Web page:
Saving money on prescriptions is great, but there are health risks.

Pills spilled over money
Image Source: iStock.com/Creativeye99

We all like saving money, but is it worth saving a buck if it puts your health at risk?

Today, more than ever, we are seeing an increase in the number of High Deductible Health Plans. These plans position consumers to assume more of their healthcare costs—especially the cost of their prescription drugs, until their deductible is met.

For this reason, we’re seeing more patients seeking lower-costing alternatives outside of their insurance plan, such as $4 generics or the use of copay coupons.

The New York Times reports that up to 10 percent of drug transactions – or 400 million prescriptions each year – could fall into this category. Don’t misunderstand, paying a Lower price is always appealing, but there are risks consumers need to understand.

Let’s look at an example:

Let’s say you normally fill all your prescriptions at one pharmacy, but decide to go to another pharmacy to take advantage of a lower price without using your insurance. The pharmacist won’t have access to other medications you are taking and won’t be able to assist you in identifying potentially dangerous drug interactions.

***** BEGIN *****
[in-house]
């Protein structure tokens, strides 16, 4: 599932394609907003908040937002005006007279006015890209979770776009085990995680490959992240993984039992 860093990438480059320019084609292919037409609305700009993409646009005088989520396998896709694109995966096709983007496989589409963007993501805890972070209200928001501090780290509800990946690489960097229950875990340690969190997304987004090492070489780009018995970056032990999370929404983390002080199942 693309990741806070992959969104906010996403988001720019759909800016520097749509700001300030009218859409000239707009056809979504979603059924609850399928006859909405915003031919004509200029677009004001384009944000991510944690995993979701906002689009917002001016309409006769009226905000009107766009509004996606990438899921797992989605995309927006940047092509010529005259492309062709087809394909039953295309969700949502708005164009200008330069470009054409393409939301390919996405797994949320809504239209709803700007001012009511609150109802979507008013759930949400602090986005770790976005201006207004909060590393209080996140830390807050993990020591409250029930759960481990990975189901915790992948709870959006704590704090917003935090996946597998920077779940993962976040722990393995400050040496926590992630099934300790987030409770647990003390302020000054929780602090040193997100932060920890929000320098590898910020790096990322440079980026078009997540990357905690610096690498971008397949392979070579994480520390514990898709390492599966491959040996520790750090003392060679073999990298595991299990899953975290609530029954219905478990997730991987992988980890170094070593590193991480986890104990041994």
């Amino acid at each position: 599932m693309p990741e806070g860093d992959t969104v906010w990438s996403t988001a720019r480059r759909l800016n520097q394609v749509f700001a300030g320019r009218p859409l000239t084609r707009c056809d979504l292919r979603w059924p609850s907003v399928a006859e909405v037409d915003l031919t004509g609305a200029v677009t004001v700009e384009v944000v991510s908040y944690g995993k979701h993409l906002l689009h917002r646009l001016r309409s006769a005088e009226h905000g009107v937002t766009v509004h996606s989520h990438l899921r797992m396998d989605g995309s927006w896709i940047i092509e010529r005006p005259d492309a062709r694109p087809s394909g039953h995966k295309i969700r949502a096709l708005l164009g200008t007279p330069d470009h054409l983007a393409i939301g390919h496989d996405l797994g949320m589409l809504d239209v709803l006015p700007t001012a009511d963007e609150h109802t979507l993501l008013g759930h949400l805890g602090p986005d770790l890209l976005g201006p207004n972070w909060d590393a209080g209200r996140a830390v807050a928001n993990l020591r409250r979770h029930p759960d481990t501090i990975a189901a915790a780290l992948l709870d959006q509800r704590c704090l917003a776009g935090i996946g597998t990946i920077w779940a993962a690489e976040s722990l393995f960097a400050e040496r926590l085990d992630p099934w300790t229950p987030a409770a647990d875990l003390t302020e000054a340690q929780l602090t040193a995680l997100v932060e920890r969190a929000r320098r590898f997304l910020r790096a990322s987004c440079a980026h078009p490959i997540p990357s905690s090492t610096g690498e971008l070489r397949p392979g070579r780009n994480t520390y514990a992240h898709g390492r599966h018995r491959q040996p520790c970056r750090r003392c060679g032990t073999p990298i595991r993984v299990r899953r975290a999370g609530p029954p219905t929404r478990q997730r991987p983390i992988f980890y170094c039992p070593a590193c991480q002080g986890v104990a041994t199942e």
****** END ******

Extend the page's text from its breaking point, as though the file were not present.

The Tria Health clinical team sees this situation happening too often. This also applies when patients are taking drug samples from their doctor.

At Tria Health, our pharmacists are consulting with patients about ALL their medications. By talking individually with patients, the Tria pharmacist can confirm claims data as well as uncover additional medications not paid through insurance in order to develop the best care plan for our patients and avoid drug therapy problems.

Are your members at risk of harmful drug interactions?

 

 

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